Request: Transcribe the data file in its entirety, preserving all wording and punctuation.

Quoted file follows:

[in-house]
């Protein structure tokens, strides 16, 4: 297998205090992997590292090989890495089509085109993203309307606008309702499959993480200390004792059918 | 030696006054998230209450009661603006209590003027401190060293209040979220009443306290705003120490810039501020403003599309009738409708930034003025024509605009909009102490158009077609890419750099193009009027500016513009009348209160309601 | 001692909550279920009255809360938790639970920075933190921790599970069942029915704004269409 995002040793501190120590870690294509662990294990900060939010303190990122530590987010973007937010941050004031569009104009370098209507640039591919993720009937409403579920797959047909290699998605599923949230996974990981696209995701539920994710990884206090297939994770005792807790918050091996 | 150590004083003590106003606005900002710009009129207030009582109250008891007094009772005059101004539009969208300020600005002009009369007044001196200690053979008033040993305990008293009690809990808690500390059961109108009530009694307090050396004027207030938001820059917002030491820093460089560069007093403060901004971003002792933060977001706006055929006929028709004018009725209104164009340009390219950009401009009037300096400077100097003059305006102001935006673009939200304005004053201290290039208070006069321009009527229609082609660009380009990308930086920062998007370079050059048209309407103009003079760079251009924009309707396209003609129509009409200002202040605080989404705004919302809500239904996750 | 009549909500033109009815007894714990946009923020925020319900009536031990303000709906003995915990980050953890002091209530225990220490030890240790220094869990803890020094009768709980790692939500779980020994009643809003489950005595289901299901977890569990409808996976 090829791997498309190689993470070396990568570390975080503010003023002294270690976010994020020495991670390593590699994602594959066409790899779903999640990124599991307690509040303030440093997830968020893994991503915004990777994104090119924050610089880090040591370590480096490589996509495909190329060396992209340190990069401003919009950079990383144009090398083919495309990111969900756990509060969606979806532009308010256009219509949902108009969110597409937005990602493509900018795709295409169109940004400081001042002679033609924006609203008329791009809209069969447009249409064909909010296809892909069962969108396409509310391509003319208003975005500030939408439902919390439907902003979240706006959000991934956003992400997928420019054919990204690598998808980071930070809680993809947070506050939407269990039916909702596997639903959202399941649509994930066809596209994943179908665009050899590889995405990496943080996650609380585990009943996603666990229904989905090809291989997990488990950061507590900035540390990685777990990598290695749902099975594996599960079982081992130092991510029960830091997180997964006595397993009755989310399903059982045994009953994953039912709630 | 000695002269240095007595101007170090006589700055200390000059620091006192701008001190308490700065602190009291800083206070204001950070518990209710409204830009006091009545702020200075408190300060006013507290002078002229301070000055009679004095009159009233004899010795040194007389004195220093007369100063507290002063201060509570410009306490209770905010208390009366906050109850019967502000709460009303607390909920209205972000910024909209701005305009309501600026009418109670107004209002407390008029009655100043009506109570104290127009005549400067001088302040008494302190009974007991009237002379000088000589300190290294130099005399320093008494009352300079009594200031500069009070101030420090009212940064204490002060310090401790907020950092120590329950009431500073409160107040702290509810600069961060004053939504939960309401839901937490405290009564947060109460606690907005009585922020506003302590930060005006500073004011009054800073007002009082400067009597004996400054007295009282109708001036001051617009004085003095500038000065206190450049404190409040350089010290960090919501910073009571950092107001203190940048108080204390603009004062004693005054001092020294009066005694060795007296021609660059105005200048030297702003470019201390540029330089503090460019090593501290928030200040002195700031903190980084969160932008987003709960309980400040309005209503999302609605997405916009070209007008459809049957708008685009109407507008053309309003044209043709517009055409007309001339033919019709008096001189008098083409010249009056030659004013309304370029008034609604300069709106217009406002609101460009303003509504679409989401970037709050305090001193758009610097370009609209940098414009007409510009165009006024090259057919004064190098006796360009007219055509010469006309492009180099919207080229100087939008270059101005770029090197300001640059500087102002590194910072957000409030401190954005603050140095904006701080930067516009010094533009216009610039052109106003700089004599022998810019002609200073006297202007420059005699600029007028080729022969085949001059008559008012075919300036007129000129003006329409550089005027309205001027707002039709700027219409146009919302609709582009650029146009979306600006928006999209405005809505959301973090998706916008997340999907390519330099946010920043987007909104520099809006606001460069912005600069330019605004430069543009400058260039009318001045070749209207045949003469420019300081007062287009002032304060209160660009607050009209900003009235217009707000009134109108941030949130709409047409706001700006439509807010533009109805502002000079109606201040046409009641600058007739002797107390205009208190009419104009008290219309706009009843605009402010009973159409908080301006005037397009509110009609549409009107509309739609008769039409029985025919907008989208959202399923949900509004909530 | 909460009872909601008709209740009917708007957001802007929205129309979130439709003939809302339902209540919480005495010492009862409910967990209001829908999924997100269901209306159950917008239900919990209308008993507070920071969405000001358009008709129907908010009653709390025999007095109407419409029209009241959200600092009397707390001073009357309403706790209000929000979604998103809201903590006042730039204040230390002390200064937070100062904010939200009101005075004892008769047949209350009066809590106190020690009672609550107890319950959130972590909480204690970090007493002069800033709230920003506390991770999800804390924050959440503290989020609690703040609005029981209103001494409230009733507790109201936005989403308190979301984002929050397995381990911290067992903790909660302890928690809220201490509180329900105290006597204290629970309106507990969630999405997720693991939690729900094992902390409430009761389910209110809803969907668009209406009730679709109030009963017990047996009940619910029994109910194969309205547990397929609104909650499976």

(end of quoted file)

[in-house]
């Protein structure tokens, strides 16, 4: 297998205090992997590292090989890495089509085109993203309307606008309702499959993480200390004792059918 | 030696006054998230209450009661603006209590003027401190060293209040979220009443306290705003120490810039501020403003599309009738409708930034003025024509605009909009102490158009077609890419750099193009009027500016513009009348209160309601 | 001692909550279920009255809360938790639970920075933190921790599970069942029915704004269409 995002040793501190120590870690294509662990294990900060939010303190990122530590987010973007937010941050004031569009104009370098209507640039591919993720009937409403579920797959047909290699998605599923949230996974990981696209995701539920994710990884206090297939994770005792807790918050091996 | 150590004083003590106003606005900002710009009129207030009582109250008891007094009772005059101004539009969208300020600005002009009369007044001196200690053979008033040993305990008293009690809990808690500390059961109108009530009694307090050396004027207030938001820059917002030491820093460089560069007093403060901004971003002792933060977001706006055929006929028709004018009725209104164009340009390219950009401009009037300096400077100097003059305006102001935006673009939200304005004053201290290039208070006069321009009527229609082609660009380009990308930086920062998007370079050059048209309407103009003079760079251009924009309707396209003609129509009409200002202040605080989404705004919302809500239904996750 | 009549909500033109009815007894714990946009923020925020319900009536031990303000709906003995915990980050953890002091209530225990220490030890240790220094869990803890020094009768709980790692939500779980020994009643809003489950005595289901299901977890569990409808996976 090829791997498309190689993470070396990568570390975080503010003023002294270690976010994020020495991670390593590699994602594959066409790899779903999640990124599991307690509040303030440093997830968020893994991503915004990777994104090119924050610089880090040591370590480096490589996509495909190329060396992209340190990069401003919009950079990383144009090398083919495309990111969900756990509060969606979806532009308010256009219509949902108009969110597409937005990602493509900018795709295409169109940004400081001042002679033609924006609203008329791009809209069969447009249409064909909010296809892909069962969108396409509310391509003319208003975005500030939408439902919390439907902003979240706006959000991934956003992400997928420019054919990204690598998808980071930070809680993809947070506050939407269990039916909702596997639903959202399941649509994930066809596209994943179908665009050899590889995405990496943080996650609380585990009943996603666990229904989905090809291989997990488990950061507590900035540390990685777990990598290695749902099975594996599960079982081992130092991510029960830091997180997964006595397993009755989310399903059982045994009953994953039912709630 | 000695002269240095007595101007170090006589700055200390000059620091006192701008001190308490700065602190009291800083206070204001950070518990209710409204830009006091009545702020200075408190300060006013507290002078002229301070000055009679004095009159009233004899010795040194007389004195220093007369100063507290002063201060509570410009306490209770905010208390009366906050109850019967502000709460009303607390909920209205972000910024909209701005305009309501600026009418109670107004209002407390008029009655100043009506109570104290127009005549400067001088302040008494302190009974007991009237002379000088000589300190290294130099005399320093008494009352300079009594200031500069009070101030420090009212940064204490002060310090401790907020950092120590329950009431500073409160107040702290509810600069961060004053939504939960309401839901937490405290009564947060109460606690907005009585922020506003302590930060005006500073004011009054800073007002009082400067009597004996400054007295009282109708001036001051617009004085003095500038000065206190450049404190409040350089010290960090919501910073009571950092107001203190940048108080204390603009004062004693005054001092020294009066005694060795007296021609660059105005200048030297702003470019201390540029330089503090460019090593501290928030200040002195700031903190980084969160932008987003709960309980400040309005209503999302609605997405916009070209007008459809049957708008685009109407507008053309309003044209043709517009055409007309001339033919019709008096001189008098083409010249009056030659004013309304370029008034609604300069709106217009406002609101460009303003509504679409989401970037709050305090001193758009610097370009609209940098414009007409510009165009006024090259057919004064190098006796360009007219055509010469006309492009180099919207080229100087939008270059101005770029090197300001640059500087102002590194910072957000409030401190954005603050140095904006701080930067516009010094533009216009610039052109106003700089004599022998810019002609200073006297202007420059005699600029007028080729022969085949001059008559008012075919300036007129000129003006329409550089005027309205001027707002039709700027219409146009919302609709582009650029146009979306600006928006999209405005809505959301973090998706916008997340999907390519330099946010920043987007909104520099809006606001460069912005600069330019605004430069543009400058260039009318001045070749209207045949003469420019300081007062287009002032304060209160660009607050009209900003009235217009707000009134109108941030949130709409047409706001700006439509807010533009109805502002000079109606201040046409009641600058007739002797107390205009208190009419104009008290219309706009009843605009402010009973159409908080301006005037397009509110009609549409009107509309739609008769039409029985025919907008989208959202399923949900509004909530 | 909460009872909601008709209740009917708007957001802007929205129309979130439709003939809302339902209540919480005495010492009862409910967990209001829908999924997100269901209306159950917008239900919990209308008993507070920071969405000001358009008709129907908010009653709390025999007095109407419409029209009241959200600092009397707390001073009357309403706790209000929000979604998103809201903590006042730039204040230390002390200064937070100062904010939200009101005075004892008769047949209350009066809590106190020690009672609550107890319950959130972590909480204690970090007493002069800033709230920003506390991770999800804390924050959440503290989020609690703040609005029981209103001494409230009733507790109201936005989403308190979301984002929050397995381990911290067992903790909660302890928690809220201490509180329900105290006597204290629970309106507990969630999405997720693991939690729900094992902390409430009761389910209110809803969907668009209406009730679709109030009963017990047996009940619910029994109910194969309205547990397929609104909650499976």